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Winter Safety

By Cbell 24 Nov 2021

Prevent Falls This Winter

  1. Choose the right shoe. Shoes and boots need to fit properly and have soles with good traction. Snow boots or hiking boots will provide the best protection for the worst type of weather and over the shoe winter grips are great.
  1.  Leave early. Falls are more likely to happen when you’re in a rush. Allow yourself plenty of time to get to where you’re going.
  2. Walk like a penguin. Take short steps and walk as flat-footed as possible turning toes slightly in on icy or slippery ground.
  3. Keep your hands free. You’ll need them to help you balance, so avoid carrying heavy loads and keep those hands out of your pockets.
  4.  Remove snow and ice from walkways frequently. Don’t wait for it to melt. That could take a while. Apply ice melt and ask for help if you need it.
  5.  Keep the lights on. If you have exterior lights on your home, use them to help see where you’re walking at night.
  6.  Advocate for your safety. If the entrances or sidewalks do not look safe outside of a business or a local venue, speak up and let someone know.

a car tyre stuck in snow

Winter car essentials

Here's a checklist of the items you should always keep in your car over winter:

  1.  Ice scraper and de-icer. You never know when you'll wake up to an iced over windscreen or come back to a frozen car after a day out. Make sure you always carry an ice-scraper and de-icer so you can effectively defrost your windscreen. If you don't remove snow and ice properly, you could get 3 points on your licence and a £100 fine.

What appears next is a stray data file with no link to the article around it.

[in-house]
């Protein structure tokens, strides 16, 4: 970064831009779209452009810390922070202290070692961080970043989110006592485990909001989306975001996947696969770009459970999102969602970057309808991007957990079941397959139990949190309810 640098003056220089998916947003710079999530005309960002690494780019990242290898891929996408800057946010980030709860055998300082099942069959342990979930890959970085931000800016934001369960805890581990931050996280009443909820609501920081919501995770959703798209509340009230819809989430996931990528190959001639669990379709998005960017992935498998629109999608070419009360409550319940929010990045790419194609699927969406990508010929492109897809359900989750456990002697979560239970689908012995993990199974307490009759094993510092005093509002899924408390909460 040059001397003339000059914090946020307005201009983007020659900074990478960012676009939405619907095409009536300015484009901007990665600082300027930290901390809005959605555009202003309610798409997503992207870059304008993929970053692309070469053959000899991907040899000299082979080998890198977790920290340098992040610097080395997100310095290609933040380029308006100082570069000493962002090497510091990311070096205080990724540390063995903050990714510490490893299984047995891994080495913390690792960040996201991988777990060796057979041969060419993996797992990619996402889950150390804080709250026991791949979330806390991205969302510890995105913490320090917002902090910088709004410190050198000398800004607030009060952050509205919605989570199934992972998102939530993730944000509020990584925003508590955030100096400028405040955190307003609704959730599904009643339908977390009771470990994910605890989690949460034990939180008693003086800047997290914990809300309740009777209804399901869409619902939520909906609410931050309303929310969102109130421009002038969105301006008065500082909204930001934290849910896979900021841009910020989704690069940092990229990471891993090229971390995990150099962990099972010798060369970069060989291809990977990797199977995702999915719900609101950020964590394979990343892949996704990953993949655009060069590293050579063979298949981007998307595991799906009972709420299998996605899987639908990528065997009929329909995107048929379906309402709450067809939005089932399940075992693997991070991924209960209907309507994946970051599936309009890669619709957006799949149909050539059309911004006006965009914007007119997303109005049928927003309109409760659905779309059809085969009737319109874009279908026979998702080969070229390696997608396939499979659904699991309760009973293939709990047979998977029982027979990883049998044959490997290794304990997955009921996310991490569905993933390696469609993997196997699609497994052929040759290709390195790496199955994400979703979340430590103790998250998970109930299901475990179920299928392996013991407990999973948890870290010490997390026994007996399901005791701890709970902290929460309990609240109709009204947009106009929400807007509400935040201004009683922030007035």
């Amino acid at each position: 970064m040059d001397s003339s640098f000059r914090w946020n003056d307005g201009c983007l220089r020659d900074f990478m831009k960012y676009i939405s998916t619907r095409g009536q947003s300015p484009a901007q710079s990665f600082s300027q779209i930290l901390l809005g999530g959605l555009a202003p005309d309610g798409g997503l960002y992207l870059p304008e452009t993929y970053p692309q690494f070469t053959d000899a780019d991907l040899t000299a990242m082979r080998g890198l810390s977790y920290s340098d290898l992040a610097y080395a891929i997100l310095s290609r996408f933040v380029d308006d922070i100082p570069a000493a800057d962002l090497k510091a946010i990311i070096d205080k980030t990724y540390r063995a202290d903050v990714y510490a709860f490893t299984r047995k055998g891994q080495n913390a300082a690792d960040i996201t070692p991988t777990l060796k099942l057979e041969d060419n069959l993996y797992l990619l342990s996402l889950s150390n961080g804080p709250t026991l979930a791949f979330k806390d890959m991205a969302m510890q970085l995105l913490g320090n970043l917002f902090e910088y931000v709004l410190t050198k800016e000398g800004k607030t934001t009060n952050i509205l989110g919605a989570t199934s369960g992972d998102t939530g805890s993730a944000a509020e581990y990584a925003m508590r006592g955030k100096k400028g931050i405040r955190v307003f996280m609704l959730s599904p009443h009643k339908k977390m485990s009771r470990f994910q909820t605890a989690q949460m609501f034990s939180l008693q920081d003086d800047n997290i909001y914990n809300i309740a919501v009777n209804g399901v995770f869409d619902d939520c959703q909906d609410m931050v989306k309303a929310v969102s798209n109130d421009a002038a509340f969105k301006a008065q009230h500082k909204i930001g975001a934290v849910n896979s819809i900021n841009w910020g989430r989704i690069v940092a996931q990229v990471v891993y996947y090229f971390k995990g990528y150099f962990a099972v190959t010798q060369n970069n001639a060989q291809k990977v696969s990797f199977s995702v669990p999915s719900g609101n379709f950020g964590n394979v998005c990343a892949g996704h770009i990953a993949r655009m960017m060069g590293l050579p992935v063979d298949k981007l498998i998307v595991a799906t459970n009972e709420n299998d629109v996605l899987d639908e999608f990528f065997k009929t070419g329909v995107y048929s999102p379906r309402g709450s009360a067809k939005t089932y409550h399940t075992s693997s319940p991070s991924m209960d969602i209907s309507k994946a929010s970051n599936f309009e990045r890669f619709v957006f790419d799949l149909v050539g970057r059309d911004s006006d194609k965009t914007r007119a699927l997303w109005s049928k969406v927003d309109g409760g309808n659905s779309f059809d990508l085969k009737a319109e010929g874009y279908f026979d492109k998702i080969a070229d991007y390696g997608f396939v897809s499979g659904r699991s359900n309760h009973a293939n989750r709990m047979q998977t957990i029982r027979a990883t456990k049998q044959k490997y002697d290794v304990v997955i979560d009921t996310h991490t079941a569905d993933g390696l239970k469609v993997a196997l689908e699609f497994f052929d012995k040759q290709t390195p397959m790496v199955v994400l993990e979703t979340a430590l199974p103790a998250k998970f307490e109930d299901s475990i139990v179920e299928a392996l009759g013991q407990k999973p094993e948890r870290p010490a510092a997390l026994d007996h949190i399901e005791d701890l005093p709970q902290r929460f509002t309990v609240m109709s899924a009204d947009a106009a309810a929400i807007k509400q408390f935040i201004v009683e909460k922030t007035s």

2. Torch and spare batteries. Short days and long nights in winter mean you could be getting in and out of your car in the dark. Keep a torch handy to avoid any trips.If you break down, you'll need to find a safe place to wait for roadside assistance. A torch will help light your way on a dark verge.
  3. A fully charged mobile phone. If you're delayed because of bad weather (or a weather related incident), it's a good idea to let your loved ones know. It'll save them worrying and stop any distracting texts and phone calls coming in while you're behind the wheel. Just remember not to use a handheld phone while driving. Pull into a safe rest stop to make a call or ask a passenger to do it for you. If you install the AA app before you set off, you'll be able to easily plan a new route if there are diversions or call out a mechanic if you break down. An in-car phone charger or power pack. This'll help with number 3 on the list, because you don't want a dead phone battery in an emergency.
  4. Sat-nav or a printed route for an unfamiliar journey. The last thing you want is to get lost in the dark on unfamiliar roads. Fiddling with a sat nav could distract you from driving, so planning ahead is the best option.
  5.  A road atlas. Just in case there are diversions and you don't have any GPS signal, a road atlas will help you plan a new route.
  6. Sunglasses. It might seem strange to put sunglasses on a winter checklist. But actually, the low sun in winter can dazzle drivers and cause glare. Keep your sunnies in the car to make sure your vision isn't affected.